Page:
Industry experts say Nanticoke is an ideal location for a nuclear plant, arguing that once the Nanticoke coal plant is closed there will be ample capacity on transmission lines, unlike the overcrowded transmission around Bruce Power's current site, where an "Orange Zone" prohibits the development of new renewable energy projects.

    Phillips recognized those restraints. "We do not yet have a solution to some of the transmission issues around Bruce."

    Informed sources say Bruce Power may be hedging its bets, quietly acknowledging that Darlington has an edge for the first build over the transmission-constrained Bruce site and that Nanticoke may be a better bet in round two. Hawthorne has recently been promoting the site, telling a gathering last week in Simcoe that, "If there's a shot for Nanticoke, it's going to happen in 2008."

    Another benefit of Nanticoke is that it's on Lake Erie, making for easier delivery of construction equipment and access to cooling water required for large thermal plants. Locating a nuclear plant in Nanticoke could also bring stability to the power grid, which will be knocked out of balance once the coal plant there is closed. The Ontario Power Authority is currently grappling with how to fill that hole in generation.

    But Trainer said her interest is in the "billions of dollars put into the workforce."

    Shutting down the coal plant will lead directly to the loss of 600 jobs, not including the associated ripple effects on the local economy. That's on top of problems in the "tobacco belt," where a dramatic decline in tobacco farming has killed thousands of jobs over the past two decades.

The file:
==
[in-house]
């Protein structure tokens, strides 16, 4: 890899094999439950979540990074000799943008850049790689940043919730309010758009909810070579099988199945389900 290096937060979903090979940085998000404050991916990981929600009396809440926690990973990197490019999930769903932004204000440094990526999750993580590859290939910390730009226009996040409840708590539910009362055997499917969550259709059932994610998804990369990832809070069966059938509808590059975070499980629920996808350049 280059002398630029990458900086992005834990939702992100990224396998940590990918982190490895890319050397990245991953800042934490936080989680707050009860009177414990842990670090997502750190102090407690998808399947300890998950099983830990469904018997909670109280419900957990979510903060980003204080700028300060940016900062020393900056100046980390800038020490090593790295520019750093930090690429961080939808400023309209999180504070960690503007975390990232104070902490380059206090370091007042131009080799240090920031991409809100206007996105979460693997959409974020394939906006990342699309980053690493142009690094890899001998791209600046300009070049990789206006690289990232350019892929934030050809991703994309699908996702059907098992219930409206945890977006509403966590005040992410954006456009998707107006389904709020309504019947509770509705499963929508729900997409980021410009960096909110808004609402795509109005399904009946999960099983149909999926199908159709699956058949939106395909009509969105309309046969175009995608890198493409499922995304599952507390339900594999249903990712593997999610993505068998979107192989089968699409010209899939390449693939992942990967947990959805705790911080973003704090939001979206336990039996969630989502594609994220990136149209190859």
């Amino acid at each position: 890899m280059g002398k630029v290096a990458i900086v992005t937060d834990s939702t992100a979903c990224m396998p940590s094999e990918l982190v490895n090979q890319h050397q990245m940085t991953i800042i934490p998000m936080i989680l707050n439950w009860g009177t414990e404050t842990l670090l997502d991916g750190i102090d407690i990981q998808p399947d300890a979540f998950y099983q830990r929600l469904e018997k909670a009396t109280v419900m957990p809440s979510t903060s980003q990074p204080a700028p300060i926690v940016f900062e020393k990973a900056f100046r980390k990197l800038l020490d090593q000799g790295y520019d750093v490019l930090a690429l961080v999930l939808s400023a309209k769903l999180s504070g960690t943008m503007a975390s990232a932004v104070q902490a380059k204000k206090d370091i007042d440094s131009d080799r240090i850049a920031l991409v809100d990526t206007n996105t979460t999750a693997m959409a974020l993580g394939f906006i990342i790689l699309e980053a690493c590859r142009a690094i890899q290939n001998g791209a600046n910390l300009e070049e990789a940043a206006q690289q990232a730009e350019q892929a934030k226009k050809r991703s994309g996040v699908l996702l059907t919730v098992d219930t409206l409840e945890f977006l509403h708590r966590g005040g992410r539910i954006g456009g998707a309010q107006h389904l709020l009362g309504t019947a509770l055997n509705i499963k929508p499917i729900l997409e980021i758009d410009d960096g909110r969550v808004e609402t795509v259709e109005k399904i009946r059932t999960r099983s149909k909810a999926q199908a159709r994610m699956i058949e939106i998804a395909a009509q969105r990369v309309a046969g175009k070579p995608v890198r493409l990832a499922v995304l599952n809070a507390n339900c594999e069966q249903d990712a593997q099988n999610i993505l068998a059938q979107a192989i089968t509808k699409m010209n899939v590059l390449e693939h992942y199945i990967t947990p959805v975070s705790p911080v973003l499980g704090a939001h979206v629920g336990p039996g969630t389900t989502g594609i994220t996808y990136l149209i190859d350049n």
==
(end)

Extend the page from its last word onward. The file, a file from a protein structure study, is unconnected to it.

An economic study prepared last fall by Harry Kitchen, a professor of economics at Trent University, concluded that a new nuclear plant in Nanticoke would create roughly 1,000 full-time jobs over the next decade and inject as much as $660 million into the local economy annually. That equates to a 16 per cent increase in economic activity in the communities of Haldimand and Norfolk.

    The government appears, at least, to be preparing for the possibility of a second new nuclear plant.

    A request for proposal that went out earlier this month to four qualified suppliers - Atomic Energy of Canada, GE-Hitachi Nuclear, Areva NP and Westinghouse Electric - outlined the need for a nuclear plant to provide between 2,000 megawatts to 3,500 megawatts of generation capacity.

    But the document also asks bidders to include an "option" for the government to build one or two additional reactors, a move that Phillips called "good planning."

  9. Here is an excellent letter by Janet Fraser;

    Response to March 26/08 Port Dover Maple Leaf: Mayors of Norfolk and Haldimand write Premier urging nuclear plant for Nanticoke

    Port Dover Maple Leaf: Janet Fraser (Grand Erie Energy Quest) April 2, 2008

    As a resident of Haldimand I would like to comment on this recent article.